Technical Paper

“DELRIN” ACETAL RESIN —a new engineering material

1959-01-01
590033
“DELRIN” is a new thermoplastic which offers high strength, excellent thermal stability, good fatigue life, low creep, and excellent solvent resistance. This paper describes the physical and chemical properties of the material, and the range of possible uses. The material is easily fabricated into complex shapes by standard injection-molding techniques. Also, it can be easily joined to itself or to other materials. The authors think that the material offers advantages over metals in its good fric-tional properties, abrasion resistance, and corrosion resistance.
Technical Paper

“Bump Test” of Wet Friction Materials: Modeling and Experiments

2001-03-05
2001-01-1154
In one of the fatigue tests for wet friction materials, “bump test”, an inertia-type rig equipped with a multi-disk assembly is used. One of the steel disks in the assembly has radial bumps for the purpose of creating high local contact pressure and high temperature. Due to the severe contact conditions, a comparative testing for different friction materials can be conducted within a relatively small number of cycles. In the paper, a design of a “bump” assembly used for automotive wet friction materials is described. Based on both experimental tests and advanced contact modeling, non-uniform contact pressure generated by the bumps and resulting temperature are estimated. The computational model is used then to study the influence of the modulus of elasticity of the friction material and reaction plate thickness on the contact conditions. The bump fatigue tests lead ultimately to material failure.
Technical Paper

“ACCU-DRIVE” STABILITY WITH COMFORT THE 1969 BUICK CHASSIS

1969-02-01
690490
Buick engineers are well pleased with their '69 Chassis. Benefits of a unique front suspension camber curve are documented. The effects of various suspension parameters on ride and handling are explained. These were varied independently of one another in the course of evaluating over 30 suspension configurations.
Technical Paper

‘Skins’ by Design: Humans to Habitats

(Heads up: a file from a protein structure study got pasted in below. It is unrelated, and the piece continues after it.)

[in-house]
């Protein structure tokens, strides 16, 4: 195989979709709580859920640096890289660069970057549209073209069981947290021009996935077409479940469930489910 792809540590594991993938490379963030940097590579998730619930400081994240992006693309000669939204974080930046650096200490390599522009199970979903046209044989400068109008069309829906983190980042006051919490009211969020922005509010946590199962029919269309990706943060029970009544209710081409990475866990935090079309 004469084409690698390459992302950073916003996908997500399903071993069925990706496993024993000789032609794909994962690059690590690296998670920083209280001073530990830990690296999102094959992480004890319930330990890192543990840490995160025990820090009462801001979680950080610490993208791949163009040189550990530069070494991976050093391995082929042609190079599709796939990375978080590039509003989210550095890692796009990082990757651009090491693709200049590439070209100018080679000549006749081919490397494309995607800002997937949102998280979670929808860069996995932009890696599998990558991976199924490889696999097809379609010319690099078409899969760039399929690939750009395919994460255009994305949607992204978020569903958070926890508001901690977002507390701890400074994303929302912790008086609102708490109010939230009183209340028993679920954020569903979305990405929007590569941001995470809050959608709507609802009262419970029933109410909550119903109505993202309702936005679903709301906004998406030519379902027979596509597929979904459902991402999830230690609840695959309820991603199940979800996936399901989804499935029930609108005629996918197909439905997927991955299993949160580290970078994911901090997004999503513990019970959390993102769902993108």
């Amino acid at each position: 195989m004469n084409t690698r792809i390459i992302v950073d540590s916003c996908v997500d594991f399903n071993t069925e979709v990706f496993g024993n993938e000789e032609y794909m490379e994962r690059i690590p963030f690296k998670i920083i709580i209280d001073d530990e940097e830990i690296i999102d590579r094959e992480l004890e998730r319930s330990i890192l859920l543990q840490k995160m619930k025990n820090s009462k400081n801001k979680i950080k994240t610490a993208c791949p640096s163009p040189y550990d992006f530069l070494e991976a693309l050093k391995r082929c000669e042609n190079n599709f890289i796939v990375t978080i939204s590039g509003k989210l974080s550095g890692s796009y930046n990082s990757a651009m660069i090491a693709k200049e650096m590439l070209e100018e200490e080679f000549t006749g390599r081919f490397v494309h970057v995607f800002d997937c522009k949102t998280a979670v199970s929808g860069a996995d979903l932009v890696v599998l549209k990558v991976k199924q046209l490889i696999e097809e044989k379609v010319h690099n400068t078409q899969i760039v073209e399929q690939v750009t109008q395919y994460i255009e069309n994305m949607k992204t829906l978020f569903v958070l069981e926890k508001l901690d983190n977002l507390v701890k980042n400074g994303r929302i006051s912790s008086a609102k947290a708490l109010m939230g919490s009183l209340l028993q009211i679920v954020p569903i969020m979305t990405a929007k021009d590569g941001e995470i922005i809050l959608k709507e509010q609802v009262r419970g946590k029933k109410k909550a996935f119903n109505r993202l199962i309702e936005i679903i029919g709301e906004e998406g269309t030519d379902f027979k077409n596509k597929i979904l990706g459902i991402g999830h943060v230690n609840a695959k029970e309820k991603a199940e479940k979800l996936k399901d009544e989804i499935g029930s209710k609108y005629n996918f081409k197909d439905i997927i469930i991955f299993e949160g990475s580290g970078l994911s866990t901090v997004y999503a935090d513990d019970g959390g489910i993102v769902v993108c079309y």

2003-07-07
2003-01-2655
Whether we live on land, underwater, or out there in space, what makes it possible is our ‘skin’. The one we were born with, the one we wear, the one we live in, and the one we travel in. The skin is a response to where we live: it protects as our first line of defense against a hostile environment; it regulates as part of our life-support system; and, it communicates as our interface to everything within and without. In the context of space architecture – we, our space suits, vehicles and habitats are all equipped with highly specialized ‘skins’ that pad us, protect us and become an integral part of the design expression. This paper approaches the subject from a holistic perspective considering ‘skins’ and their manifestation as structure, as vessel, as texture, and as membrane. The paper then goes on to showcase innovative use of materials in practice through two case studies: the ‘spacesuit’ and ‘inflatable habitats’.
Technical Paper

the use of Radioactive Tracer Techniques to determine the effect of operating variables on Eng ine Wear

1960-01-01
600035
RADIOTRACERS were used to study the wear effects of engine speed, load, jacket water temperature, fuel temperature, and chromium-plated rings in a medium-speed diesel engine. One distillate fuel and two residual fuels were tested. This paper describes the tests and their results. Some of the conclusions are: The brake thermal efficiency with high viscosity residual fuel was essentially equal to distillate diesel fuel over a wide range of loads, providing the residual fuel was heated to the proper temperature. Engine speed did not affect the wear rate of cast-iron rings when distillate fuel was used, while with residual fuel wear decreased with increased speed. With distillate fuel, engine load had essentially no effect on cast-iron ring wear. With residual fuel, decreasing engine load produced a marked increase in ring wear*
Technical Paper

the use of Bench Wear tests in Materials Development

1959-01-01
590065
TWO TYPES of bench wear tests employed by the General Motors Research Laboratories are described, and examples are given to illustrate the application of the tests to material development problems. It is shown that correlation of a bench test with service may be achieved even when the laboratory test conditions do not appear to duplicate service conditions exactly. It is postulated that this behaviour is related to the formation of certain types of surface films during the wearing process. Some preliminary results are given of a study of the influence of lubricant type and material composition on the formation of anti-wear films.